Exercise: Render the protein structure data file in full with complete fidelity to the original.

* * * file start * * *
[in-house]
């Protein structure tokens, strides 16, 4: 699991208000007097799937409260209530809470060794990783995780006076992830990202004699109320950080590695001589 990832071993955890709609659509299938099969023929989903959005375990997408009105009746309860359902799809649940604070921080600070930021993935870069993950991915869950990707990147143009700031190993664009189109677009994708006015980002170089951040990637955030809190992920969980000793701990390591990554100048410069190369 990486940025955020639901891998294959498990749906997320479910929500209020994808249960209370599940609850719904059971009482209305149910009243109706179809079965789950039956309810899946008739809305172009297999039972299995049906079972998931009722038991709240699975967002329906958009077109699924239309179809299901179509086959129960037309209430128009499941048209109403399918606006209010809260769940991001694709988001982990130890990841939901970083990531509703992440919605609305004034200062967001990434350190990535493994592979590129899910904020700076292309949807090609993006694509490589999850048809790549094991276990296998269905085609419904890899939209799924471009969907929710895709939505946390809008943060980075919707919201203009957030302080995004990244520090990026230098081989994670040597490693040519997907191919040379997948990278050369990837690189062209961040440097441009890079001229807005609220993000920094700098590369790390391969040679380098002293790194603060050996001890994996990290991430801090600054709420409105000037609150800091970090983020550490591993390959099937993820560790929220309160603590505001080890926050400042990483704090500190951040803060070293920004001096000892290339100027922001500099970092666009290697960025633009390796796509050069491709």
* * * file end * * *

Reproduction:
[in-house]
């Protein structure tokens, strides 16, 4: 699991208000007097799937409260209530809470060794990783995780006076992830990202004699109320950080590695001589 990832071993955890709609659509299938099969023929989903959005375990997408009105009746309860359902799809649940604070921080600070930021993935870069993950991915869950990707990147143009700031190993664009189109677009994708006015980002170089951040990637955030809190992920969980000793701990390591990554100048410069190369 990486940025955020639901891998294959498990749906997320479910929500209020994808249960209370599940609850719904059971009482209305149910009243109706179809079965789950039956309810899946008739809305172009297999039972299995049906079972998931009722038991709240699975967002329906958009077109699924239309179809299901179509086959129960037309209430128009499941048209109403399918606006209010809260769940991001694709988001982990130890990841939901970083990531509703992440919605609305004034200062967001990434350190990535493994592979590129899910904020700076292309949807090609993006694509490589999850048809790549094991276990296998269905085609419904890899939209799924471009969907929710895709939505946390809008943060980075919707919201203009957030302080995004990244520090990026230098081989994670040597490693040519997907191919040379997948990278050369990837690189062209961040440097441009890079001229807005609220993000920094700098590369790390391969040679380098002293790194603060050996001890994996990290991430801090600054709420409105000037609150800091970090983020550490591993390959099937993820560790929220309160603590505001080890926050400042990483704090500190951040803060070293920004001096000892290339100027922001500099970092666009290697960025633009390796796509050069491709």